What languages does Overton support?
Overton is largely language agnostic
Overton is largely language agnostic (with some caveats – see below) and documents are indexed, analyzed and made available for search regardless of the language or alphabet that they’re written in.
To make browsing easier titles are translated into English in the web application and API:
That said there are three main caveats.
Quality of reference extraction when citing local policy sources
Overton breaks up documents into paragraphs and analyzes each in turn, using a heuristic based approach to decide if it contains a valid reference.
There are dozens of different heuristics but some of them rely on matching keywords, identifying dates or otherwise spotting common referencing conventions.
These heuristics work best on Western style references so it’s possible that Overton will miss some references in non-Western documents if they are citing local sources (esp. Chinese, Japanese & arabic).
When linking references to scholarly articles Overton often needs at least part of the article title to confirm a match.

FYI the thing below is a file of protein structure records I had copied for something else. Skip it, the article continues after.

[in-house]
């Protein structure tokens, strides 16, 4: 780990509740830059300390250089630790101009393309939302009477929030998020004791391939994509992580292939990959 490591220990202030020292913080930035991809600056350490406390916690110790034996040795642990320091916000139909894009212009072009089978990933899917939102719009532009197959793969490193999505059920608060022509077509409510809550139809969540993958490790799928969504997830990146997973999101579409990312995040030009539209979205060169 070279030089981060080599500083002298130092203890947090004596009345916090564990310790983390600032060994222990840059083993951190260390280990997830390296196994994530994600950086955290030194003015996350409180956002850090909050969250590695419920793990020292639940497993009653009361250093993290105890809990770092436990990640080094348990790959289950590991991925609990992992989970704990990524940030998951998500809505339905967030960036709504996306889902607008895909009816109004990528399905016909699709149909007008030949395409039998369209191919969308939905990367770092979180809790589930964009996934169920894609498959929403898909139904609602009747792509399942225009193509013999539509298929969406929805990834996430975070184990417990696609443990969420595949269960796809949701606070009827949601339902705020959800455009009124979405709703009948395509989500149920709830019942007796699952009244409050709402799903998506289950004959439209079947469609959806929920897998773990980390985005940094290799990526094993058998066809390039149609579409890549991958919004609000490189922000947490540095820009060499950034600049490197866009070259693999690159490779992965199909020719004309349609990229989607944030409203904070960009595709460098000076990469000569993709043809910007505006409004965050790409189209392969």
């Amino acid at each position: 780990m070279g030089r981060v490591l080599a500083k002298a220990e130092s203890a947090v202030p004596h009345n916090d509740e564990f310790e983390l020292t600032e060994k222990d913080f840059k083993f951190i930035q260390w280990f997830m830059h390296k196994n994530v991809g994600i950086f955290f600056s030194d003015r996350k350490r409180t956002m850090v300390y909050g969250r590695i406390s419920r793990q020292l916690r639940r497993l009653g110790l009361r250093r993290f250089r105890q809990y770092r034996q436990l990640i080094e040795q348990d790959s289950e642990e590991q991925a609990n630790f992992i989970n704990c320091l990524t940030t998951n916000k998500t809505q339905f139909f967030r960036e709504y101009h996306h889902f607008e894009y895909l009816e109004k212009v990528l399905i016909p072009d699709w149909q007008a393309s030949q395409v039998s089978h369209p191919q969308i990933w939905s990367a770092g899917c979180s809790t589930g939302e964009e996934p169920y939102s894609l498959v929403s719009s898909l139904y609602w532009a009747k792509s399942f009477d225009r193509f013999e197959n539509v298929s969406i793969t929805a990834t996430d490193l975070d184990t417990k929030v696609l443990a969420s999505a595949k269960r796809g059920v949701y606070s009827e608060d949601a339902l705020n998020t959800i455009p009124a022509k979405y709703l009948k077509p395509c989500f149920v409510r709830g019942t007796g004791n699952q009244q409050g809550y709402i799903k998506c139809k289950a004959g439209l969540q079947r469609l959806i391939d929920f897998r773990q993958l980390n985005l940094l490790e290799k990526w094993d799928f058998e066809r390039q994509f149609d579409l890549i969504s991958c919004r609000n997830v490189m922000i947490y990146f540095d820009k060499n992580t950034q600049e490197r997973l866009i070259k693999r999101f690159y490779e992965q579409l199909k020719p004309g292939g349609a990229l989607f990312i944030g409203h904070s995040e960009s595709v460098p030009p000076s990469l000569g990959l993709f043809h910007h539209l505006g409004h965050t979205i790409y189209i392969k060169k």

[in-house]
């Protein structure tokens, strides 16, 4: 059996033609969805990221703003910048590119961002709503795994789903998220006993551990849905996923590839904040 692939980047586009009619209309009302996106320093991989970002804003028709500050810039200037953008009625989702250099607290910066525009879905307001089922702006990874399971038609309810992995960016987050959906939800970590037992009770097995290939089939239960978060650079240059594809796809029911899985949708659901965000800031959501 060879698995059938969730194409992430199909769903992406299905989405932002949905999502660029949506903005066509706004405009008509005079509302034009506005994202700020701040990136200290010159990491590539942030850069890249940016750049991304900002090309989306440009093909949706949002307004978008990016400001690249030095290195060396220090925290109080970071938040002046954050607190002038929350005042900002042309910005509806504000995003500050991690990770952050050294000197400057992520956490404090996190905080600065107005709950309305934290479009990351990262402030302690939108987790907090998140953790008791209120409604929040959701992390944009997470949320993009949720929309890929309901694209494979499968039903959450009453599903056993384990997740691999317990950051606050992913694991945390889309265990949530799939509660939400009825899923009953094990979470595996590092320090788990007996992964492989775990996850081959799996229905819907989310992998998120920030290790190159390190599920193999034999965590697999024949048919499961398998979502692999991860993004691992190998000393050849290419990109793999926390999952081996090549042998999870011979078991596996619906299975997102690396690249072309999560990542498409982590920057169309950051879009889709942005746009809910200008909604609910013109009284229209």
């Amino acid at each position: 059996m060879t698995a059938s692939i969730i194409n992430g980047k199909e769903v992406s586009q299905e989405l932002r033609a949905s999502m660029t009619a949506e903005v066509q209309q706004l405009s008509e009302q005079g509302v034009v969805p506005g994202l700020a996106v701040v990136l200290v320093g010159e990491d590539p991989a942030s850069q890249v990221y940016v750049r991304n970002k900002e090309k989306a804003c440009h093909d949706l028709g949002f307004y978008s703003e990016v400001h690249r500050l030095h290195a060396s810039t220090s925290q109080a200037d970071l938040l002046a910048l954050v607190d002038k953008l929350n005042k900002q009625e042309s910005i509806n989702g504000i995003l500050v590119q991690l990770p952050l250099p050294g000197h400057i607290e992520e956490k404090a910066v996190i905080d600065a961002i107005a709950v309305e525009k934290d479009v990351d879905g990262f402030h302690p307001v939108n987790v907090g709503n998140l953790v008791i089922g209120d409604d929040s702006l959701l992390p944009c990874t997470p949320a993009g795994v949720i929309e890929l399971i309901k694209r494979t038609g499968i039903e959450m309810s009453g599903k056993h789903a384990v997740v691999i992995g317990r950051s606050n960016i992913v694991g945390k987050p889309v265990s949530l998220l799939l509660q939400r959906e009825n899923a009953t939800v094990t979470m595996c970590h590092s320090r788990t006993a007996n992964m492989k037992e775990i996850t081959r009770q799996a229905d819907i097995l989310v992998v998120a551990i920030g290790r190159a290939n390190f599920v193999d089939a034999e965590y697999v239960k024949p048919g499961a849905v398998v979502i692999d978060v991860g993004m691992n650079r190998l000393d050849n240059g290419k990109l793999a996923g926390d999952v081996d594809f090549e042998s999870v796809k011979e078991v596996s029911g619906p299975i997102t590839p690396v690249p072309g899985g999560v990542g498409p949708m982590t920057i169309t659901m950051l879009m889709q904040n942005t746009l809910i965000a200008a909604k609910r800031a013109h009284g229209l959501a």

This can be a problem when article titles get translated e.g. if a policy document is in Japanese and the authors have also translated the title of any cited English language scholarly articles into Japanese. That Japanese article title won’t match any scholarly articles in our publications database and so is ignored.
In these cases Overton will miss matches that can’t be confirmed by other means (like a DOI or a link to the publisher website).
Topics and classification
Overton uses machine learning techniques to identify the key topics in each document and to assign documents broad categories (“Health”, “Education”, “Crime, Law and Justice” etc.).
The algorithms we use support these languages: